Arizona State University’s Sandra Day O’Connor College of Law held its third annual Lecture on American Law, Trade and Prosperity where former U.S. Senator Jon Kyl (R-AZ) gave an insider’s scoop on the Supreme Court justice confirmation process.
Kyl, who was originally elected to the Senate in 1994, shared how Washington D.C., the Senate, and the confirmation process have changed over the past few decades.
“Never in the process have we seen a more contentious debate over nominees, and you don’t have to be an insider to see that,” Kyl said in reference to the recent hearing for Judge Brett Kavanaugh.
Prior to being appointed to the Senate in 2018, Kyl guided now-Supreme Court Justice Kavanaugh through the Senate’s ritualistic confirmation process by acting as his “sherpa.” He said he learned a “great deal about the law” from sitting in meetings with Kavanaugh and Senators.
According to Kyl, what brings incivility to the confirmation process is the use of cloture votes – a procedure to end a debate where the Senate must have a 60/40 vote rather than a 51/49 vote.
“During the Clarence Thomas confirmation debate on the floor of the Senate, both Senator [Ted] Kennedy and Senator [Patrick] Leahy – both senior members of the Judiciary Committee – made the point that they didn’t want to see Clarence Thomas confirmed and they knew they could stop him if they required a cloture vote… but they said that would be wrong, it’s never been done in history. That’s how important the notion of a pure majority [of] 51 votes was,” he said.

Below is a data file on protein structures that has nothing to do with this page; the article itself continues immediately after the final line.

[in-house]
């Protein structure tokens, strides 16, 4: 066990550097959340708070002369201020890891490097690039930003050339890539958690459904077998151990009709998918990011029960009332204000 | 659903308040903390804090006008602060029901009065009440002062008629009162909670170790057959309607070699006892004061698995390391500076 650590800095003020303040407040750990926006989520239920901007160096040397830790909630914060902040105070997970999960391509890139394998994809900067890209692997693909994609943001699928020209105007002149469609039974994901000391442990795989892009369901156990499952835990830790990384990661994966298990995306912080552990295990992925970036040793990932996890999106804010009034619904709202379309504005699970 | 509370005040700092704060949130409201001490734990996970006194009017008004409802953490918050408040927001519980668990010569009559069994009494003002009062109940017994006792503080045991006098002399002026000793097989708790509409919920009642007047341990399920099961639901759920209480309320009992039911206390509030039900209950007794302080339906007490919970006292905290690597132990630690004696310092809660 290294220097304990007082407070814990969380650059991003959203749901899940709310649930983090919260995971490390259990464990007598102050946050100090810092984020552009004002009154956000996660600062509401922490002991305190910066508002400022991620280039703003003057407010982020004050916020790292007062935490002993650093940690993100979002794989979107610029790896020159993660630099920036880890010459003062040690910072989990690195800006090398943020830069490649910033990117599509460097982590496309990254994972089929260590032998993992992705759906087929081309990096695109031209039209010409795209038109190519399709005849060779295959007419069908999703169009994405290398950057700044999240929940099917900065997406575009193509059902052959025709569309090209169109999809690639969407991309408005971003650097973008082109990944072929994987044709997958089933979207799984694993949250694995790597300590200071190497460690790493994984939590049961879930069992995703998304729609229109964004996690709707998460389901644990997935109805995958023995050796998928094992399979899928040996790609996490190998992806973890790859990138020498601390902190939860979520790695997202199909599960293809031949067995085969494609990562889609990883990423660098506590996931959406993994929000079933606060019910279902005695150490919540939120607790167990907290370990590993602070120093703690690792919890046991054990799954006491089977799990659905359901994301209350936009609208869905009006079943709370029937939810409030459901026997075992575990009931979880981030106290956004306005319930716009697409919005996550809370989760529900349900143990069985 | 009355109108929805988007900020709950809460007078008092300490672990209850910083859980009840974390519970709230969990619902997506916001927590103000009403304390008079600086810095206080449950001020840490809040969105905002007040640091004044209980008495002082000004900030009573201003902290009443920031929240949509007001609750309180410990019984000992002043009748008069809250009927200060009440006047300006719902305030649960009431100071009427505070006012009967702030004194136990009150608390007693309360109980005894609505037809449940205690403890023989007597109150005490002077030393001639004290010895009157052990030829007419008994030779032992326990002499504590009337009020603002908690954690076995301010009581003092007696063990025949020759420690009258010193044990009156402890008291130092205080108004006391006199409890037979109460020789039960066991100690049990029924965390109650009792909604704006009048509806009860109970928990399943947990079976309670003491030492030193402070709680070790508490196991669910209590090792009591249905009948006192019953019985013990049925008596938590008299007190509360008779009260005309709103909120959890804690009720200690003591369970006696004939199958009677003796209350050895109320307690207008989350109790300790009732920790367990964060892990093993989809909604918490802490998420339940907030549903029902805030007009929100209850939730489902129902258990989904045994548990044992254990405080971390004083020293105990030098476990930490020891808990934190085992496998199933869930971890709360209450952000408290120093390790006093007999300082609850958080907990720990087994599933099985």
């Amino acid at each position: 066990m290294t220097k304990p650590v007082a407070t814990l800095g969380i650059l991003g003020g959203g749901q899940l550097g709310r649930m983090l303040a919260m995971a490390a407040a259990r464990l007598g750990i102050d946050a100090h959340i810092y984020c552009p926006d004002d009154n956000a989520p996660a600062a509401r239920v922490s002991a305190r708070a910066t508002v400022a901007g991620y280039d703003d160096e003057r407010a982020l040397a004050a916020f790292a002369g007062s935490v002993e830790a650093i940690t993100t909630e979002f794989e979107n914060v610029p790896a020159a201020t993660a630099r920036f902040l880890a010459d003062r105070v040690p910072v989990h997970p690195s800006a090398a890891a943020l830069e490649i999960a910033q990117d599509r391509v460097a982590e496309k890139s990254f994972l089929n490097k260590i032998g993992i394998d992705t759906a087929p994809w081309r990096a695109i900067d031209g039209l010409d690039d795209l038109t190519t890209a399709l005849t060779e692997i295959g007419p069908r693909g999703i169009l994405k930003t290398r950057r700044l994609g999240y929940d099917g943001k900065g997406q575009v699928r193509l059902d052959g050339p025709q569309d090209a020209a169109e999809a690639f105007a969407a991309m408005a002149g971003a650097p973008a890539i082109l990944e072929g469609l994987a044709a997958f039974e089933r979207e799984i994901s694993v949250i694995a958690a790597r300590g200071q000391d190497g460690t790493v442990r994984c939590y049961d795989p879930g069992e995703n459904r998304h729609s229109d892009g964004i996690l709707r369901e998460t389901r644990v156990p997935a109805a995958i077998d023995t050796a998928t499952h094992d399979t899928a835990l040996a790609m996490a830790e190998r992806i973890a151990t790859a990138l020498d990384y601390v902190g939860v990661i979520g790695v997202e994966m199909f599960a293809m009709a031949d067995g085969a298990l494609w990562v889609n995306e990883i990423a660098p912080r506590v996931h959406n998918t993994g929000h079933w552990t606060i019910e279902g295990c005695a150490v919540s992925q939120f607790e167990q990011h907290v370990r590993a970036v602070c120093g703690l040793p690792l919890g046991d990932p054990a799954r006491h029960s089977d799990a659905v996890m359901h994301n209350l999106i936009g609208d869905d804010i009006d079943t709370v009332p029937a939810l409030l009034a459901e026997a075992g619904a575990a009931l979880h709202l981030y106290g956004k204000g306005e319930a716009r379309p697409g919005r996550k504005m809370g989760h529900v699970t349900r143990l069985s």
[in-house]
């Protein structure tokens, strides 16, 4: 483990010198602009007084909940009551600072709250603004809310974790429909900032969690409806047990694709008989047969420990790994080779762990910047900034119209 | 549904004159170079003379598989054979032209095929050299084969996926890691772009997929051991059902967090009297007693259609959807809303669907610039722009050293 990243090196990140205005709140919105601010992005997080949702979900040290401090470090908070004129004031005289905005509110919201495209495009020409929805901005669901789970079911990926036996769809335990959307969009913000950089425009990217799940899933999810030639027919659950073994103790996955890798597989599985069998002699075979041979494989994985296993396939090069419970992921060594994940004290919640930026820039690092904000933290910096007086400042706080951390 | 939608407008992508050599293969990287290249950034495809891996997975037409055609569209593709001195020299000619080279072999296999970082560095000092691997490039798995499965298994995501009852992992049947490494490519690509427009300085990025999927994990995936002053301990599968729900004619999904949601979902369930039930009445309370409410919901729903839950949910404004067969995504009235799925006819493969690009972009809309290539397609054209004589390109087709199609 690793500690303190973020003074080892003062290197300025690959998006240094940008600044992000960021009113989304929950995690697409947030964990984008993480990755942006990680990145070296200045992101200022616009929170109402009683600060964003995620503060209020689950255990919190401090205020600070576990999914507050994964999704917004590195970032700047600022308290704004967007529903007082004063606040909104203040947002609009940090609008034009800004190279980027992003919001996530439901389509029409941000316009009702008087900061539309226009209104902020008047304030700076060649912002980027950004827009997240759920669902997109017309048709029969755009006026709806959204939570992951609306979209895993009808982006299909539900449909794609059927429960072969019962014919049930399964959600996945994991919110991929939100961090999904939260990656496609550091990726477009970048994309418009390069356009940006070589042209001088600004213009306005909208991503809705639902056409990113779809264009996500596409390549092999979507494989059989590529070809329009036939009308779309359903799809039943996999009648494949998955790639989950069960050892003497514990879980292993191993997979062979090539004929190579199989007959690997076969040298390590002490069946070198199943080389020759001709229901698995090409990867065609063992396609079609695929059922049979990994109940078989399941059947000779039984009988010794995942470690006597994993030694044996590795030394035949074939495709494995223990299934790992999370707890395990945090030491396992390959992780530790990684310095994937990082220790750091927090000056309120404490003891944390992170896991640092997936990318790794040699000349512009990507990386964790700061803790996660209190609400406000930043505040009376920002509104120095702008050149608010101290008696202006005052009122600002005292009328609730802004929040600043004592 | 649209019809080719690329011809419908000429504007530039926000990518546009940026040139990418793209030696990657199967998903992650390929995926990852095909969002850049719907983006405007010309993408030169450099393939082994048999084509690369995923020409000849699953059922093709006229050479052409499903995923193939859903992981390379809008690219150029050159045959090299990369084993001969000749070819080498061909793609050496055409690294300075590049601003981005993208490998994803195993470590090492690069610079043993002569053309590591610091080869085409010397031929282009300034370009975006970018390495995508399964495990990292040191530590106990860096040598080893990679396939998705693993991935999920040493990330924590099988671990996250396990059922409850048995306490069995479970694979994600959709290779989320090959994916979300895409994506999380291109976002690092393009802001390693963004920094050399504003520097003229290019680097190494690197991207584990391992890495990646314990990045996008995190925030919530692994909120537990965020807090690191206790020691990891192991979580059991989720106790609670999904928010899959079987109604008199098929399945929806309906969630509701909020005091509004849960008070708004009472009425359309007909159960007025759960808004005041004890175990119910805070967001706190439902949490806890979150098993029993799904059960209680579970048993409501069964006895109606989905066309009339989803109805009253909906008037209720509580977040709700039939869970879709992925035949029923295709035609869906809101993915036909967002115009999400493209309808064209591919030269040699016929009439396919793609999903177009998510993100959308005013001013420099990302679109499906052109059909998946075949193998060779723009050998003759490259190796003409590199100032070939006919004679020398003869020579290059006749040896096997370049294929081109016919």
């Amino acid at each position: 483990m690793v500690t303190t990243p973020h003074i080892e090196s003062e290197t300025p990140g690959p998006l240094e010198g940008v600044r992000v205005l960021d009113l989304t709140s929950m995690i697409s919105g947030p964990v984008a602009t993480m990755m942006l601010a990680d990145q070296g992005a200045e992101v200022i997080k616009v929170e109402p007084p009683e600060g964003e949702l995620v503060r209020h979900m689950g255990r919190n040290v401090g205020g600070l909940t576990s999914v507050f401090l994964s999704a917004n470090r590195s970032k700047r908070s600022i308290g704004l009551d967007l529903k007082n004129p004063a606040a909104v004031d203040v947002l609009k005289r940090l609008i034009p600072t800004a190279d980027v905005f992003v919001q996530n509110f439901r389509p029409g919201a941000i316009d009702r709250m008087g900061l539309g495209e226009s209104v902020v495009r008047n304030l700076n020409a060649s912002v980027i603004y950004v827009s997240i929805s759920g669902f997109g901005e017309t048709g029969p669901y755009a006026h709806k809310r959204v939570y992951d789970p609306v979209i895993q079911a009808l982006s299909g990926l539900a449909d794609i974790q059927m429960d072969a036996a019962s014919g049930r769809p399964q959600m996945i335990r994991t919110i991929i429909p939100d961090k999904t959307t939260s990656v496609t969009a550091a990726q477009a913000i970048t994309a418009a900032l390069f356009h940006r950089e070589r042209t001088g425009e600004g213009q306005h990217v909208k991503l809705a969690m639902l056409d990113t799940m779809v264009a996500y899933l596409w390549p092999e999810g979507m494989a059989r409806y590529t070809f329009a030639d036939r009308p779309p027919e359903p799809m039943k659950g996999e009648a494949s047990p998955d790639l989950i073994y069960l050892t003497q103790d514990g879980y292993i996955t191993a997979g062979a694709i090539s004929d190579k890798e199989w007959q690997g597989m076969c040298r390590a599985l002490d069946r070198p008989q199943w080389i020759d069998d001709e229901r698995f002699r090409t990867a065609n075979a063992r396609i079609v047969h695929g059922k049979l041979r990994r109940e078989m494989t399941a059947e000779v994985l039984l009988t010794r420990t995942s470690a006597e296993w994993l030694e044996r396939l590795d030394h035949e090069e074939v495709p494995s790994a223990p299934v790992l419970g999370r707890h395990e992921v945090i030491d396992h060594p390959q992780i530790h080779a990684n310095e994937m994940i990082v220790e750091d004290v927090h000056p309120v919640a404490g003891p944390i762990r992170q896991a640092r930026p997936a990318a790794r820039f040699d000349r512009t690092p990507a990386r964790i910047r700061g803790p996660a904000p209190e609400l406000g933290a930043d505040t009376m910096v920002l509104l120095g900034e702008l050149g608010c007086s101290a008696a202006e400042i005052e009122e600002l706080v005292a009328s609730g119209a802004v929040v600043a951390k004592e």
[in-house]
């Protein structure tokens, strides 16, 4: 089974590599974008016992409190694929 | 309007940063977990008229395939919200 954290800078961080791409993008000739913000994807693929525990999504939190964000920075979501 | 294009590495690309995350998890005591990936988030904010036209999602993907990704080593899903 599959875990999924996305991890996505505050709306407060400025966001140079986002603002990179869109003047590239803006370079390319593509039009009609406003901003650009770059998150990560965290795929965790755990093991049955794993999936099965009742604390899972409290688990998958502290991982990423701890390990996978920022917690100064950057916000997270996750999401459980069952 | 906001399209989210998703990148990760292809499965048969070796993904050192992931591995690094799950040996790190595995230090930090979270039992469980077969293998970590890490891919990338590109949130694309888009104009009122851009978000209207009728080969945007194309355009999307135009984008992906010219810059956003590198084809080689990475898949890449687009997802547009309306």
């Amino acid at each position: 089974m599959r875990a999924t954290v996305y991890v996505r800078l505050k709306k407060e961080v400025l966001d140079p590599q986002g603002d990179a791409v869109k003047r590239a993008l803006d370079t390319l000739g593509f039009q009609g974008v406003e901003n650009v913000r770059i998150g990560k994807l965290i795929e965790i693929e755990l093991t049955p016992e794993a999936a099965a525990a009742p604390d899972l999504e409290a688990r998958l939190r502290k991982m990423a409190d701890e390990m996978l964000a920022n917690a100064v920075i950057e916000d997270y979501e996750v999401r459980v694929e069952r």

In the first two years of Presidents Jimmy Carter, Ronald Reagan, and George H.W. Bush’s terms there was not one single cloture vote, but under President Donald Trump there have been 128.
Kyl originally served in the Senate between 1995 and 2013 and returned in 2018 when he was appointed to the late Senator John McCain’s seat by Governor Doug Ducey (R-AZ).
“It [was] like parachuting into a war zone,” Kyl said. “It was a very distressing time in Washington and then you saw the hearing and I don’t think anyone [handled] themselves very well in that whole process.”
So, how does the Senate restore civility?
According to Kyl, first, they need to go back to the basics – the Constitution.
“I don’t think the framers ever had in mind that it was going to be this uncivil. It appeared to Alexander Hamilton in Federalist 76 that a nominee should be rejected only for special and strong reasons,” he said. “The Kavanaugh hearing is done, so, the real question is: what about the next one? Is there a way the Senate can go back to the brink here? And my simple, and unfortunate answer, is [no].”
He said that to help restore civility to the process, the Supreme Court needs to hold less power in political policy.
“As long as major public policy decisions are going to be made by the courts, the nominees to the court are going to be big deals and the confirmation process is going to be a really big deal and politicians and outside groups and everybody else is going to fight about it,” Kyl added.
Increasing the number of judges on the court or implementing term limits/a mandatory retirement age are ways Kyl said could address this growing issue.
“How do you deal with the civility?” Kyl said. “Do what your mother taught you, be nice.”